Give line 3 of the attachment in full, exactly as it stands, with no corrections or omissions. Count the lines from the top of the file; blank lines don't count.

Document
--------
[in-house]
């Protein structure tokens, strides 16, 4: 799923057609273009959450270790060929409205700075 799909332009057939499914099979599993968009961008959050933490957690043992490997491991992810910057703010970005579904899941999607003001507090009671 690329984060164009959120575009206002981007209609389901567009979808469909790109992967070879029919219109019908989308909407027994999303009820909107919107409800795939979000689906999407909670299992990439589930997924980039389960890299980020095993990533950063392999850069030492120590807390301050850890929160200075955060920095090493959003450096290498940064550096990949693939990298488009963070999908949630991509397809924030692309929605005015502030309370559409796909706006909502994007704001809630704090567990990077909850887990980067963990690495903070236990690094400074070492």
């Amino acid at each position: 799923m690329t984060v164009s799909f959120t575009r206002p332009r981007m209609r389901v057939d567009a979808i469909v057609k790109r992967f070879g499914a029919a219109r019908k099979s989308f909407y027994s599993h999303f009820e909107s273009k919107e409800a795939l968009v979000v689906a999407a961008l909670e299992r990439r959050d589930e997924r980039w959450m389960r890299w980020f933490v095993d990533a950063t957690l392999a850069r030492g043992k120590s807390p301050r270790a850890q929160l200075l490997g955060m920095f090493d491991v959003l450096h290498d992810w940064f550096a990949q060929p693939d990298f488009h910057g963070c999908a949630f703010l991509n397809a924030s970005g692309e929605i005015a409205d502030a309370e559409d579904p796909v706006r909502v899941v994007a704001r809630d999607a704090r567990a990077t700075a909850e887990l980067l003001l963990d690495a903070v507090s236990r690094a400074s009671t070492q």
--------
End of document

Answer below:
């Amino acid at each position: 799923m690329t984060v164009s799909f959120t575009r206002p332009r981007m209609r389901v057939d567009a979808i469909v057609k790109r992967f070879g499914a029919a219109r019908k099979s989308f909407y027994s599993h999303f009820e909107s273009k919107e409800a795939l968009v979000v689906a999407a961008l909670e299992r990439r959050d589930e997924r980039w959450m389960r890299w980020f933490v095993d990533a950063t957690l392999a850069r030492g043992k120590s807390p301050r270790a850890q929160l200075l490997g955060m920095f090493d491991v959003l450096h290498d992810w940064f550096a990949q060929p693939d990298f488009h910057g963070c999908a949630f703010l991509n397809a924030s970005g692309e929605i005015a409205d502030a309370e559409d579904p796909v706006r909502v899941v994007a704001r809630d999607a704090r567990a990077t700075a909850e887990l980067l003001l963990d690495a903070v507090s236990r690094a400074s009671t070492q």